At the end of 2019, India’s cumulative installed solar power capacity was 35.7 GW according to Mercom’s latest report with rooftop solar adding 4.4 GW in total. Calendar year installations last year added up to 7.34 GW, a 12% YoY decline. In 2020, the market is expected to grow again to 2018 levels. (Source: Mercom India Research)
- In its new annual report for 2019, Mercom India claims India’s annual solar power capacity during calendar year declined 12% to 7.34 GW
- Large scale solar power capacity accounted for over 6.24 GW and rooftop solar added 1.1 GW; the latter suffered its first decline in past five years
- Q4/2019 had 1,897 MW of new solar PV capacity installed growing 15.6% over previous year
- Till the end of 2019, India’s large-scale solar pipeline stood at 23.7 GW while another 31.5 GW is waiting to be auctioned
- In 2020, installations are expected to grow by 17% to 8.5 GW, which is down from 10 GW Mercom predicted previously
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Indian solar power installations during calendar year (CY) 2019 added up to 7,346 MW, declining 12% from previous year’s 8,338 MW. This takes the cumulative installed capacity of solar power in the country to 35.7 GW, according to Mercom India Research’s Q4 & Annual 2019 India Solar Market Update.
Of this capacity, large-scale projects accounted for 85% of installations with 6,242 MW, a YoY decline of 7%; rooftop solar added the remaining 15% with 1,104 MW, suffering its first decline in five years at 33%. In cumulative numbers, large-scale solar capacity reached 31.3 GW, claiming a 87.6% share, and rooftop solar reached a 12.4% share with 4.4 GW.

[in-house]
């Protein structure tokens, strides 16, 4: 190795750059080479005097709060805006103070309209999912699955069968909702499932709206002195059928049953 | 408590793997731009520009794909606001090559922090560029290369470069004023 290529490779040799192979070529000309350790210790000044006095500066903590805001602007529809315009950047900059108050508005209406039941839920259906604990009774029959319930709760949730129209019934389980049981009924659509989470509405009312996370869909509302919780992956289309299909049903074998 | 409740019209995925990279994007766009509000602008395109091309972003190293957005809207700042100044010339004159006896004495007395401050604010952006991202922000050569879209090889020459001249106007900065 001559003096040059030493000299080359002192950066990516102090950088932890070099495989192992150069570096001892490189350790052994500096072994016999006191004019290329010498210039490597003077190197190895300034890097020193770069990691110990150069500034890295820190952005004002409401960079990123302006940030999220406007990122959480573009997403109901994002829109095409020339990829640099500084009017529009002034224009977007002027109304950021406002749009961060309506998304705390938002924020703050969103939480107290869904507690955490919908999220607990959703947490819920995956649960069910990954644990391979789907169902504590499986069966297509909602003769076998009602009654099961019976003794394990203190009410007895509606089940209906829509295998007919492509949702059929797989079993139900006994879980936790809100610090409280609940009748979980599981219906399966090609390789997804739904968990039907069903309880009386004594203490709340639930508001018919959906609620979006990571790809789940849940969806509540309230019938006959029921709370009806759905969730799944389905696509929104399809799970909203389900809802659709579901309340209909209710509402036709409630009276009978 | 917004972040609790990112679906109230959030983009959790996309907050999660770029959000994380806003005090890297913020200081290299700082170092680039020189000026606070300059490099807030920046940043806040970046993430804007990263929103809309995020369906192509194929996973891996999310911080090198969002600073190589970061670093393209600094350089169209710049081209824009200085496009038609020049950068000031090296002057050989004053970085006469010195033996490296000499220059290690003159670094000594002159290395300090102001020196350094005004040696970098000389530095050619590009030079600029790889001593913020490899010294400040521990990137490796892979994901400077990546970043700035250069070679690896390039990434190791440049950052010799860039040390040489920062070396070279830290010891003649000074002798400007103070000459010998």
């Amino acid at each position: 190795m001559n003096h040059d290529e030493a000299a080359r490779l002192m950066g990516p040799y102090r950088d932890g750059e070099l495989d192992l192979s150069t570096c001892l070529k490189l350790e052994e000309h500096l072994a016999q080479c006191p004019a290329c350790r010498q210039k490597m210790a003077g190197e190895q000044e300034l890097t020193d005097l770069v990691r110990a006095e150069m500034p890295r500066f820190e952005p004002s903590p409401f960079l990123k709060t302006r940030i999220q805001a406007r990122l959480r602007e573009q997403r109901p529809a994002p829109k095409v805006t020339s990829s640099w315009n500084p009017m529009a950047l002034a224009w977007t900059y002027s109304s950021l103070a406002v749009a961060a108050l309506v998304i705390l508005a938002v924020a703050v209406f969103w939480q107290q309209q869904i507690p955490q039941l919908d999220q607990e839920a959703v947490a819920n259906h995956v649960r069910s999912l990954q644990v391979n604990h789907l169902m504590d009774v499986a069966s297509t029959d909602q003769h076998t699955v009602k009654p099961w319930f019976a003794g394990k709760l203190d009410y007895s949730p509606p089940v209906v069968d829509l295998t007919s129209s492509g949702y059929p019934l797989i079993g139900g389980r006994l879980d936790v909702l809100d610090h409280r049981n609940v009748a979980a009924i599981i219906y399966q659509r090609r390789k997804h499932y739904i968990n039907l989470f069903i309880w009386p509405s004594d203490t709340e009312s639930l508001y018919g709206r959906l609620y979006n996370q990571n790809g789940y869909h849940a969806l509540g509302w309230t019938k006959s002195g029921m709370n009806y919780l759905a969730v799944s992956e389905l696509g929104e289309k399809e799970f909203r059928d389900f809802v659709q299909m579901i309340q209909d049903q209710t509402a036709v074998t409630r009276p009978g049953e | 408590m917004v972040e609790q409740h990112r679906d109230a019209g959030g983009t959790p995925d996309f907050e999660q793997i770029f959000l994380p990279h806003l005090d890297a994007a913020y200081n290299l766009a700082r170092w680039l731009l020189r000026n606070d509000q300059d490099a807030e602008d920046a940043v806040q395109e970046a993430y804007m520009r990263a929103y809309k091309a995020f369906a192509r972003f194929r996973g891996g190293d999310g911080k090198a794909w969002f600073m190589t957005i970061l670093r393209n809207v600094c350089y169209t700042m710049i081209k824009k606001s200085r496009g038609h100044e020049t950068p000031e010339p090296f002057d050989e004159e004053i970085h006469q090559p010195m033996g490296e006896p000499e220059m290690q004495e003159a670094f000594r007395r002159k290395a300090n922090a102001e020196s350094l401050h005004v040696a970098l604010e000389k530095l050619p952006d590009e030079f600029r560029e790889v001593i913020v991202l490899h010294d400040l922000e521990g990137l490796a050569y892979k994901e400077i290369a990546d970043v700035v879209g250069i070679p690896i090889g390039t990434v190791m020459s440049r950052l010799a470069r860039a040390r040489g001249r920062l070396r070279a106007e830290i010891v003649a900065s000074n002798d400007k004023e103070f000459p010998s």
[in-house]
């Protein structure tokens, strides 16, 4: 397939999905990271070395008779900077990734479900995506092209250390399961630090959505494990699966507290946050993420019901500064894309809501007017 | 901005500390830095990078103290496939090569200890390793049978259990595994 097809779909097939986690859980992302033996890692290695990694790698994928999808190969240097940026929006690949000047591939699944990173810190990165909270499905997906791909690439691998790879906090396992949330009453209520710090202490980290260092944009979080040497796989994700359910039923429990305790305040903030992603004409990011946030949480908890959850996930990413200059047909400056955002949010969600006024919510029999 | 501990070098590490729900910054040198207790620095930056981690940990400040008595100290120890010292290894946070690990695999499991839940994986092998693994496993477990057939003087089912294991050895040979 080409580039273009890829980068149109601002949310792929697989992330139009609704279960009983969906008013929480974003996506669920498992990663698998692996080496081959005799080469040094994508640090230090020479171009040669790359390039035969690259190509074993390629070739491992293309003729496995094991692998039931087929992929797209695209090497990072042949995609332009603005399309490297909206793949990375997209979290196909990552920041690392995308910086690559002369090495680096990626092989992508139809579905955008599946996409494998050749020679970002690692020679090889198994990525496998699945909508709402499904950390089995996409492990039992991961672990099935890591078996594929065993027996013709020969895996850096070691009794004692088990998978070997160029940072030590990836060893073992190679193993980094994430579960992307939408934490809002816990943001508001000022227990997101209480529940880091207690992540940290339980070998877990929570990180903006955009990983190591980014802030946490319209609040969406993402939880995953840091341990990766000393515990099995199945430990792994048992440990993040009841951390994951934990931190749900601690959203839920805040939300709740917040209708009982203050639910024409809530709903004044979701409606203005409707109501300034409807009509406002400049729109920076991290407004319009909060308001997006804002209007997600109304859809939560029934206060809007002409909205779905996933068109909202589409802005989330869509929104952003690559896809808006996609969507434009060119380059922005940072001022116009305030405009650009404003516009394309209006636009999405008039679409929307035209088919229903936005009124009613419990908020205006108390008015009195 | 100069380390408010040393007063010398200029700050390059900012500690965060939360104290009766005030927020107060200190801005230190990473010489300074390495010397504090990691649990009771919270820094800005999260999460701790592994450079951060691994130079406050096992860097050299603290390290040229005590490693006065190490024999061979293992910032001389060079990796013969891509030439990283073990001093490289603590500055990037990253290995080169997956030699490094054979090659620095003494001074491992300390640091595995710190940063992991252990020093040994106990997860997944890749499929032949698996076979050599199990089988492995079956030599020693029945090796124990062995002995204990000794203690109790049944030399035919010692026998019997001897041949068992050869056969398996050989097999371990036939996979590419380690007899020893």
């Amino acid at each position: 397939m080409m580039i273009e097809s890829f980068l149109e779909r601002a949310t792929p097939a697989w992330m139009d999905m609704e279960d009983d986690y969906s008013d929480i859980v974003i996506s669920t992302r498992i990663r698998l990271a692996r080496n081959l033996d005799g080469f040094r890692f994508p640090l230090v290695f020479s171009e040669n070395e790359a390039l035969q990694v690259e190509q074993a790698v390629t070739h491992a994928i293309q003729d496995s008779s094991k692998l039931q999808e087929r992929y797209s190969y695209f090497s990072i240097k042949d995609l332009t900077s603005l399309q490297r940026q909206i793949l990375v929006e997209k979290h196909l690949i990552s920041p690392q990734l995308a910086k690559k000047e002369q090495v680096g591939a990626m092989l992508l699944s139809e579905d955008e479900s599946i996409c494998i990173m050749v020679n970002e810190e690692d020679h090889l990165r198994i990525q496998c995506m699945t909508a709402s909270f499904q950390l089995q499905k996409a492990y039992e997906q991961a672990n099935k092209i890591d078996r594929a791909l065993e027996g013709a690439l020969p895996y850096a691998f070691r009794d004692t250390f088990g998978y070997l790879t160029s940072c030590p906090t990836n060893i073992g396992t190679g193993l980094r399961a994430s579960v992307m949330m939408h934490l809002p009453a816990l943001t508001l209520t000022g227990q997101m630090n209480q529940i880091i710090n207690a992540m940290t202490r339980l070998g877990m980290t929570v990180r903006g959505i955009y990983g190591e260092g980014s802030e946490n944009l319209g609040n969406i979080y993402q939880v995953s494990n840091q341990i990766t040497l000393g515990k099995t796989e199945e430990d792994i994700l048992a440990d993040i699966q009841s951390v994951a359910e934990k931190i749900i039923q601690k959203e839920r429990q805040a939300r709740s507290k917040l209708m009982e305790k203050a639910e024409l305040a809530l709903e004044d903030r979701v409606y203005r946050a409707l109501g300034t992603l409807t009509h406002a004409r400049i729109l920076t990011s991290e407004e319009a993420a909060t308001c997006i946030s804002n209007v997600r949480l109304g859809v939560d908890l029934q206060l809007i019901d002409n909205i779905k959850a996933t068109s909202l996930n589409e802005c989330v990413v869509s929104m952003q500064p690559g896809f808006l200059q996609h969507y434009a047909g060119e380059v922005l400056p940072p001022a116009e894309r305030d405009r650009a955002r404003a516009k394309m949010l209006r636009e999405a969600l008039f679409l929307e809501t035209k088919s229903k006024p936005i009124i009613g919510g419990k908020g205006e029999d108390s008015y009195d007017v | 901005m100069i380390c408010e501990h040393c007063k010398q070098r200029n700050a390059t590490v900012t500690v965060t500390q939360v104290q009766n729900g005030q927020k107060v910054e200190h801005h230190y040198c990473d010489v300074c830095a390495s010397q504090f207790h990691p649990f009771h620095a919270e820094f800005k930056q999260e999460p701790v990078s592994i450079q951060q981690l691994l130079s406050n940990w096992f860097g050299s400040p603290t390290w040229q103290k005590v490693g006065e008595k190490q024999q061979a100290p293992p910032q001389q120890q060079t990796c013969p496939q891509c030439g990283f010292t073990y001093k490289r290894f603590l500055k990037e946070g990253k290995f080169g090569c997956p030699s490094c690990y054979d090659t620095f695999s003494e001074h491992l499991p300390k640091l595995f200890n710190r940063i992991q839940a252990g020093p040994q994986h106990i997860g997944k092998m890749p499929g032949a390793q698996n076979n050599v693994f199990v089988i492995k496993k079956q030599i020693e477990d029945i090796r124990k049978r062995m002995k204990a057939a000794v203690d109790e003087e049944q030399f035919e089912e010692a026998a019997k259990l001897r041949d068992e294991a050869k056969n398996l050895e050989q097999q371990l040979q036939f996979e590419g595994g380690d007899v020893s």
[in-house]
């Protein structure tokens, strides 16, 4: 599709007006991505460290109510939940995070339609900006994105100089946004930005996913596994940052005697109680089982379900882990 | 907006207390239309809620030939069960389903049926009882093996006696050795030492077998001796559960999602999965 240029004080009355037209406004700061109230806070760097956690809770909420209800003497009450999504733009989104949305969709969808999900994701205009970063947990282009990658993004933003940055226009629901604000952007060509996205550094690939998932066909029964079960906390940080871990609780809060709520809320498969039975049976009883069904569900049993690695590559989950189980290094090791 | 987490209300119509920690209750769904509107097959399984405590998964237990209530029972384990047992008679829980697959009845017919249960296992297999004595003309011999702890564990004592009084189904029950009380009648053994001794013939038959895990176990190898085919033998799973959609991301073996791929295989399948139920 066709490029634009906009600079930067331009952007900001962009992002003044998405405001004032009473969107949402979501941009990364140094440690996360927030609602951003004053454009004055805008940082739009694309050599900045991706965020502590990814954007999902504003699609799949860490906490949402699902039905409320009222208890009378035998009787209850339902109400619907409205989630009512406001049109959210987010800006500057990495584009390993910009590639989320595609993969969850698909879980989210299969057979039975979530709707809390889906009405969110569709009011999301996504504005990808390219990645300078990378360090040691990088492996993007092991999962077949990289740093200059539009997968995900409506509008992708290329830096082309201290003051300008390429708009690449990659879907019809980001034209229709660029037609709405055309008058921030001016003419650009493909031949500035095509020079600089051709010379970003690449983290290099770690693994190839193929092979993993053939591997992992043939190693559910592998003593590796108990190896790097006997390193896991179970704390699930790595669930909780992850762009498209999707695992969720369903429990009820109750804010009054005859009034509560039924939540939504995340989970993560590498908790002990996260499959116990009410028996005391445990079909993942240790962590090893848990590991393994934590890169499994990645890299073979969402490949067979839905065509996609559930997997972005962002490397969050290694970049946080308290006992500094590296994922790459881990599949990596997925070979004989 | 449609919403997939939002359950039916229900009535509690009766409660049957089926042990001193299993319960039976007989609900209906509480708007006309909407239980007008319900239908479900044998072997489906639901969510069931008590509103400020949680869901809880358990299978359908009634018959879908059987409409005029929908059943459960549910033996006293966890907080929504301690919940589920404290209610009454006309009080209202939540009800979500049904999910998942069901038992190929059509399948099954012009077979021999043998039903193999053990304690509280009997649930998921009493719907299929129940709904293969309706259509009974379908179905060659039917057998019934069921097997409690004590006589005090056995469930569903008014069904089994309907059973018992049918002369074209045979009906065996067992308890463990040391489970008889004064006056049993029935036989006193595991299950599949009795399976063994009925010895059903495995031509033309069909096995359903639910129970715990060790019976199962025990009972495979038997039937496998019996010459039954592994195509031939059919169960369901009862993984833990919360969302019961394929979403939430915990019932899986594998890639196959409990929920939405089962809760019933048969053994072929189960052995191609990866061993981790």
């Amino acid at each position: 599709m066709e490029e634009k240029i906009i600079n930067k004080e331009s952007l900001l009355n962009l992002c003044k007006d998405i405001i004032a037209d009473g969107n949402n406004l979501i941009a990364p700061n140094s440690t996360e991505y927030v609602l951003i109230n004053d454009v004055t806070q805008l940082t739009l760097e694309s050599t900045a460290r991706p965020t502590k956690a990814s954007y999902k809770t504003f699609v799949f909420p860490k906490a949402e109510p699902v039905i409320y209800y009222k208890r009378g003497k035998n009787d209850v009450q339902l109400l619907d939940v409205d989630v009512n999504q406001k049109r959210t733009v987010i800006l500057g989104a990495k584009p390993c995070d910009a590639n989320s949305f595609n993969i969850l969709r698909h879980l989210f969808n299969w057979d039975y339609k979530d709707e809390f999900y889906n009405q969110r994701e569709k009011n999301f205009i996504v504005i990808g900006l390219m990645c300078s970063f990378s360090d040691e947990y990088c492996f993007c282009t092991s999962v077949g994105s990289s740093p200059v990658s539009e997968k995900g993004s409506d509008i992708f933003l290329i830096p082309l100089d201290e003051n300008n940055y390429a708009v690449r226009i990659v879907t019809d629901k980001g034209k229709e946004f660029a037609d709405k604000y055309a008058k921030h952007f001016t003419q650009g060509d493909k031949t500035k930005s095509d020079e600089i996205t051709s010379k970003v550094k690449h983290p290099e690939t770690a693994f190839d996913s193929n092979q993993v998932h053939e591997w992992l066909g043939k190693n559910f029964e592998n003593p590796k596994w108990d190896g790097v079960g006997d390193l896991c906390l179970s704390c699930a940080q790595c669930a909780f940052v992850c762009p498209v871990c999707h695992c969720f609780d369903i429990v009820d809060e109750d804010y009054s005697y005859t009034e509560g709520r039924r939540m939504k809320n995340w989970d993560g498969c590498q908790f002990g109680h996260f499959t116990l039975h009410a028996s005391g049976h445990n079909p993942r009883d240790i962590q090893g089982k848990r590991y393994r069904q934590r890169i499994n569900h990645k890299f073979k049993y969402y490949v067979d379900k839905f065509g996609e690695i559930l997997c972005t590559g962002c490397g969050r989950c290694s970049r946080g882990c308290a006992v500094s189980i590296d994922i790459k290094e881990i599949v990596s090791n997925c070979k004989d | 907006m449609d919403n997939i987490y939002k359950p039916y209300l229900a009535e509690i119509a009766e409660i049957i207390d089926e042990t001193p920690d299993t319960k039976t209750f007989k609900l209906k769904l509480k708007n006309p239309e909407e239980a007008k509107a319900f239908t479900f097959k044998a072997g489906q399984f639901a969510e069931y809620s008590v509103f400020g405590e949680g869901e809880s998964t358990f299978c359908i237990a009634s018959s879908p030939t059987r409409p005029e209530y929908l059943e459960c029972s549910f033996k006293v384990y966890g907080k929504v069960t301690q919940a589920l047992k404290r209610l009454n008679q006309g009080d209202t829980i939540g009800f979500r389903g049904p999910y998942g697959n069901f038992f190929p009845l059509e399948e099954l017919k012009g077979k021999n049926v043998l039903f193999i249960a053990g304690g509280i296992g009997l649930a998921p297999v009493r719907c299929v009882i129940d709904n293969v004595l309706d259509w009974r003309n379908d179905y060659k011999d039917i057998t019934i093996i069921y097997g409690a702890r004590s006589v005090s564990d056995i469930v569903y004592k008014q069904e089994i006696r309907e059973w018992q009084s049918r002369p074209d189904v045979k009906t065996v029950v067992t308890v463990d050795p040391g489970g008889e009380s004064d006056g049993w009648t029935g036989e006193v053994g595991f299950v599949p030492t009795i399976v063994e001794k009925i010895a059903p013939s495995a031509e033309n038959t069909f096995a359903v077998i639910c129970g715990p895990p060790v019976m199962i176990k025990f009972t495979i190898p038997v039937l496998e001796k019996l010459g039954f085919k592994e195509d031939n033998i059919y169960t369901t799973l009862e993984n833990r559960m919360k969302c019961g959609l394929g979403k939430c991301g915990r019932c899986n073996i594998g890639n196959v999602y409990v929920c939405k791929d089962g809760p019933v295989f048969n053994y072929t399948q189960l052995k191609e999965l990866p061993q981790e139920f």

Mercom calls 2019 a lost year for India’s solar sector as coal power installations grew to 7.8 GW after five consecutive years of decline.
In quarterly terms, Q4/2019 installations went up 15.6% to 1,897 MW, even though Q3/2019 additions were much higher at 2,177 MW. The report sees India’s large-scale solar pipeline at 23.7 GW till the end of Q4/2019 with another 31.5 GW having been tendered and awaiting auctions.
Continued challenges faced by the solar power industry on the regulatory and infrastructure fronts, not to miss payment delays from discoms, tariff caps, safeguard duty and now the talk of a 20% basic customs duty (BCD), among others, continue to make investors as well as developers jittery.
Yet, Mercom expects better times for the Indian PV industry in 2020 expecting installations to grow up by 17% annually to around 8.5 GW, which is a downward revision from its previous forecast of 10 GW. Nevertheless, the analysts expect the country to fall way short of its official 100 GW solar target scheduled for December 31, 2022. Mercom sees India rather settling for anywhere between 65 GW to 70 GW PV.
However, Mercom Capital Group CEO Raj Prabhu offers an optimistic note, “There are several challenges facing the industry but a few fixes that could immediately turnaround the sector would be to remove tariff caps in reverse auctions, getting government agencies to make timely payments and facilitate lending to get the solar market moving in the right direction again.”
A CRISIL report recently claimed 3 GW of Indian solar project capacity may be at risk of getting delayed due to limited access to products from the Coronavirus hit Chinese solar market. Reuters quoted Indian Renewable Energy Secretary Anand Kumar as saying that the government will consider applications from affected developers for an extension of timelines and added that companies can invoke a force majeure clause to secure extension.